Brother, can you spare some coastline?
Vice Admiral José Alba Arnez, commander of the Bolivian Navy. Photo by Simon Romero.
The New York Times recently added a little color to the age-old story of the Bolivian Navy, who, since the late 1800s has been limited in its range of operations to the 12,500-foot high Lake Titicaca.
Read Bolivia Reaches for a Slice of the Coast That Got Away (until it gets archived).Even before reading this article, I leaned toward the view expressed by many Bolivians -- that their umbilical cord to the sea was taken unjustly by Chile.
I could see if Bolivia had been left with even a few miles of usable coast. Then they would have been free to pariticpate in maritime trade, like most everyone else. Then any arguments today about the Chilean landgrab would be mostly academic and mostly fueled by wounded pride. But considering Bolivia's pathetic economic situation (it is the poorest country in South America, probably for many reasons, not just this) and the fact that Chile has around 4,000 miles of coast, it seems downright shitty (to use the diplomatic parlance) that Chile is only now condescending to consider Bolivia's plight.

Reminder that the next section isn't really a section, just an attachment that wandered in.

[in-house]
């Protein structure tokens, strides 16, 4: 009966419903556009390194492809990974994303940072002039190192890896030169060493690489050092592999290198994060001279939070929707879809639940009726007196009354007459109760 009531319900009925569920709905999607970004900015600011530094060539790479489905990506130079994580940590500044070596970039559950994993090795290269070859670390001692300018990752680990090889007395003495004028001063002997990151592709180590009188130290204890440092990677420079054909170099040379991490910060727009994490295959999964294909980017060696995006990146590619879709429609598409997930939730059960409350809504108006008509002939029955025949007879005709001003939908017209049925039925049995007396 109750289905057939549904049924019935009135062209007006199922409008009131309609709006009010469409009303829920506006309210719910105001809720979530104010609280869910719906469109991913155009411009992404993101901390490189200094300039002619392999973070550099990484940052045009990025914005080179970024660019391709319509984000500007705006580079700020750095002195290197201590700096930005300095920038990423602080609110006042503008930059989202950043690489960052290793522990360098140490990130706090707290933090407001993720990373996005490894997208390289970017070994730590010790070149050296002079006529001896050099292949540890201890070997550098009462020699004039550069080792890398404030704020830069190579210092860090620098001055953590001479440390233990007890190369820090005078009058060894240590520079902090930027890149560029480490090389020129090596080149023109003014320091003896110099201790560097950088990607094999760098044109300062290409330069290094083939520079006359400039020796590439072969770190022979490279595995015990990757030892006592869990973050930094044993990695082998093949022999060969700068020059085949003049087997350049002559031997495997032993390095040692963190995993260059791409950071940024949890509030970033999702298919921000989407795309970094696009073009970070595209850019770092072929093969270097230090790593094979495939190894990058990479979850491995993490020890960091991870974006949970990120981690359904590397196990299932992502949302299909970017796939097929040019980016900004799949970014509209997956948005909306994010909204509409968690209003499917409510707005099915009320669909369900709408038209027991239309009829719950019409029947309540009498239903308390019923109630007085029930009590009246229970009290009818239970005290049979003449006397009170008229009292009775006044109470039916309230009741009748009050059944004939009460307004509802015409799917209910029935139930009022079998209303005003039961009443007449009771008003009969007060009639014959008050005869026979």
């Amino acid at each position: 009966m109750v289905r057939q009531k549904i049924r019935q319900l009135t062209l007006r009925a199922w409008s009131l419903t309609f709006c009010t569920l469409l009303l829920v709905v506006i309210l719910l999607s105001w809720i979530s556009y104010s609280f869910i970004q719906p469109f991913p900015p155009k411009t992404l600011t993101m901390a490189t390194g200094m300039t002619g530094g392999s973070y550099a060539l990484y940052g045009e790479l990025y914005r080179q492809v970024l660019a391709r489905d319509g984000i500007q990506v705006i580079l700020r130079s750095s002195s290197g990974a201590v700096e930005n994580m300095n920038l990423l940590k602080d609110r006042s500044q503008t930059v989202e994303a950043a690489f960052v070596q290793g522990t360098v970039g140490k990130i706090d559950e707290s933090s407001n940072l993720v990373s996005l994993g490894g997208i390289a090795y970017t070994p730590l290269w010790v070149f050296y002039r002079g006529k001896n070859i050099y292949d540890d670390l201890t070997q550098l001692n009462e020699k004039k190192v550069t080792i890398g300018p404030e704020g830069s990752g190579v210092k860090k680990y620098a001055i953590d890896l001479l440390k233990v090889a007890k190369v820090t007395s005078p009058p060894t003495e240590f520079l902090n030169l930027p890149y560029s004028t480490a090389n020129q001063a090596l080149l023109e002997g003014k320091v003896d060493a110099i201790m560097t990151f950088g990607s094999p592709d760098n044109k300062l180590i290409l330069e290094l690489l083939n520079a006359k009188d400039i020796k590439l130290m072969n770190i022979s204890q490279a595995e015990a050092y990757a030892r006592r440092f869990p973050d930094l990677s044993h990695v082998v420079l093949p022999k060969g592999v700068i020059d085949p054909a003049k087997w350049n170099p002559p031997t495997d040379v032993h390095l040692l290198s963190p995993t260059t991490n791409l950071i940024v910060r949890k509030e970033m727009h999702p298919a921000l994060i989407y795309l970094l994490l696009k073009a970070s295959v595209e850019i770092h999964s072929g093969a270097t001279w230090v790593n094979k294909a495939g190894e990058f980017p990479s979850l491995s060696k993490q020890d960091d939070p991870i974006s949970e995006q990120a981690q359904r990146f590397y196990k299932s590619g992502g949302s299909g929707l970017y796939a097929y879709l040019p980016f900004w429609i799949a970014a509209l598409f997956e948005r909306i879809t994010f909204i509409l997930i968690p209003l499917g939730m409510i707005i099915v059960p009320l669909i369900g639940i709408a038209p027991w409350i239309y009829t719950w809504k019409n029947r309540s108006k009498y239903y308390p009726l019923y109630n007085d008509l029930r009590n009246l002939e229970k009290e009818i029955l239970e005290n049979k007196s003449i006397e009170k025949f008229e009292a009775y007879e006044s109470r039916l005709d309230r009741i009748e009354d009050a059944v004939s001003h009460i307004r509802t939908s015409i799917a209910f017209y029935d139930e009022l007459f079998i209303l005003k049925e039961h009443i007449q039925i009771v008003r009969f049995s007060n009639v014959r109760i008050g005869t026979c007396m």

But, hey, I live in the country that strongarmed vast tracts of land from Mexico in the 1800s and has never expressed any regrets. So, perhaps that was just the way they did business back then...
Tags: Bolivia, Navy, Jose Alba Arnez, Simon Roberto, New York Times, Lake Titicaca, Chile, coastline